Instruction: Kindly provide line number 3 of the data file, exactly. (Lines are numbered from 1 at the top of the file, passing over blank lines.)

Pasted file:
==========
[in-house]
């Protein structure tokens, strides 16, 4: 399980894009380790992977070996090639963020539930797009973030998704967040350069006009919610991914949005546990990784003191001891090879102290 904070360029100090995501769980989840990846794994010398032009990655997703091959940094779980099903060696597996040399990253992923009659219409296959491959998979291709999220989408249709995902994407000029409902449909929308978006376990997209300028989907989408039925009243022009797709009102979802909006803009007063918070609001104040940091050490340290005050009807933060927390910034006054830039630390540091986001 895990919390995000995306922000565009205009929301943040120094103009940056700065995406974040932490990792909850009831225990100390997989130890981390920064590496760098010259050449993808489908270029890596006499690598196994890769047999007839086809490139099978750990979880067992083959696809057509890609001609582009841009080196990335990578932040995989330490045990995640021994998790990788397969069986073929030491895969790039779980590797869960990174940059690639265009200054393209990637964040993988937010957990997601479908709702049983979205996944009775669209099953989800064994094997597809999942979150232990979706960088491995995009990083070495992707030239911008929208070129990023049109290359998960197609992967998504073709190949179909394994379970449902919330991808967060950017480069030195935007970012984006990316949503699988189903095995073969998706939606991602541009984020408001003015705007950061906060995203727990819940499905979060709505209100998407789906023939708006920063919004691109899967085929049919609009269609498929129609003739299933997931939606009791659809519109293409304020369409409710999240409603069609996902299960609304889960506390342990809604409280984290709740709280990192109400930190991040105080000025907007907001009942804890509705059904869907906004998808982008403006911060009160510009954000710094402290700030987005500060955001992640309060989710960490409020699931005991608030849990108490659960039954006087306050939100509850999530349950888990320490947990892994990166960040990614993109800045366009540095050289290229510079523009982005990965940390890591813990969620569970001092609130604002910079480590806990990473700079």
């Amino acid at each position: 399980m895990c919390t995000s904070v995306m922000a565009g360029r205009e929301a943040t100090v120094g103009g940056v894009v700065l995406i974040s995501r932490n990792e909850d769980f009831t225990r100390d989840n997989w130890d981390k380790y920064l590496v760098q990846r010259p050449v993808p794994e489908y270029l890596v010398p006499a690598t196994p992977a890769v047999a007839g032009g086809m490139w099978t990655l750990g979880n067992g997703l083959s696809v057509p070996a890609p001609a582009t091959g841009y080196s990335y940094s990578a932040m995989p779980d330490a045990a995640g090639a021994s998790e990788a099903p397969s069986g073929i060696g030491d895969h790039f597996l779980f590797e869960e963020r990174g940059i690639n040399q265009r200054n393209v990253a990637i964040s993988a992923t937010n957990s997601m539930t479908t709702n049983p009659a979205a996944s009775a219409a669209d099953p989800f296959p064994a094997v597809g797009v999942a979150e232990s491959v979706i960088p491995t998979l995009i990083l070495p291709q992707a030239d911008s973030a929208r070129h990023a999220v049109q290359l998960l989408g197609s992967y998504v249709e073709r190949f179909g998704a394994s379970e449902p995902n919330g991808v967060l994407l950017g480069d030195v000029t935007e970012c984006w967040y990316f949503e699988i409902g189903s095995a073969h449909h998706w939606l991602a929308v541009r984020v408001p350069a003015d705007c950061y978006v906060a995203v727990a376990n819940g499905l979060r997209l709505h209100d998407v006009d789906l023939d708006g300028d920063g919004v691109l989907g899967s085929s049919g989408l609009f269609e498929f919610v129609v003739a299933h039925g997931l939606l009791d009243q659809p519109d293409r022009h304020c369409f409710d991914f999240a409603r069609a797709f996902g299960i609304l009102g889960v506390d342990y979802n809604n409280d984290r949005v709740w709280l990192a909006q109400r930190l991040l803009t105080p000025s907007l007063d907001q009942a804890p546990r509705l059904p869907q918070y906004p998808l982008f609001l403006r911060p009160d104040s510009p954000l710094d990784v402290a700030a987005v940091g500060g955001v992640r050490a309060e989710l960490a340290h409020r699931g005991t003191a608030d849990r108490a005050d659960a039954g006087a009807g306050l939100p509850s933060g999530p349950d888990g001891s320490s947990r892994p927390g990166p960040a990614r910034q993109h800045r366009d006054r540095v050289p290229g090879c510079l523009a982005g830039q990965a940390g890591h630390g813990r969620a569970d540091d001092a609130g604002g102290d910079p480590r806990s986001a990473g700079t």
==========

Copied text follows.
């Amino acid at each position: 399980m895990c919390t995000s904070v995306m922000a565009g360029r205009e929301a943040t100090v120094g103009g940056v894009v700065l995406i974040s995501r932490n990792e909850d769980f009831t225990r100390d989840n997989w130890d981390k380790y920064l590496v760098q990846r010259p050449v993808p794994e489908y270029l890596v010398p006499a690598t196994p992977a890769v047999a007839g032009g086809m490139w099978t990655l750990g979880n067992g997703l083959s696809v057509p070996a890609p001609a582009t091959g841009y080196s990335y940094s990578a932040m995989p779980d330490a045990a995640g090639a021994s998790e990788a099903p397969s069986g073929i060696g030491d895969h790039f597996l779980f590797e869960e963020r990174g940059i690639n040399q265009r200054n393209v990253a990637i964040s993988a992923t937010n957990s997601m539930t479908t709702n049983p009659a979205a996944s009775a219409a669209d099953p989800f296959p064994a094997v597809g797009v999942a979150e232990s491959v979706i960088p491995t998979l995009i990083l070495p291709q992707a030239d911008s973030a929208r070129h990023a999220v049109q290359l998960l989408g197609s992967y998504v249709e073709r190949f179909g998704a394994s379970e449902p995902n919330g991808v967060l994407l950017g480069d030195v000029t935007e970012c984006w967040y990316f949503e699988i409902g189903s095995a073969h449909h998706w939606l991602a929308v541009r984020v408001p350069a003015d705007c950061y978006v906060a995203v727990a376990n819940g499905l979060r997209l709505h209100d998407v006009d789906l023939d708006g300028d920063g919004v691109l989907g899967s085929s049919g989408l609009f269609e498929f919610v129609v003739a299933h039925g997931l939606l009791d009243q659809p519109d293409r022009h304020c369409f409710d991914f999240a409603r069609a797709f996902g299960i609304l009102g889960v506390d342990y979802n809604n409280d984290r949005v709740w709280l990192a909006q109400r930190l991040l803009t105080p000025s907007l007063d907001q009942a804890p546990r509705l059904p869907q918070y906004p998808l982008f609001l403006r911060p009160d104040s510009p954000l710094d990784v402290a700030a987005v940091g500060g955001v992640r050490a309060e989710l960490a340290h409020r699931g005991t003191a608030d849990r108490a005050d659960a039954g006087a009807g306050l939100p509850s933060g999530p349950d888990g001891s320490s947990r892994p927390g990166p960040a990614r910034q993109h800045r366009d006054r540095v050289p290229g090879c510079l523009a982005g830039q990965a940390g890591h630390g813990r969620a569970d540091d001092a609130g604002g102290d910079p480590r806990s986001a990473g700079t």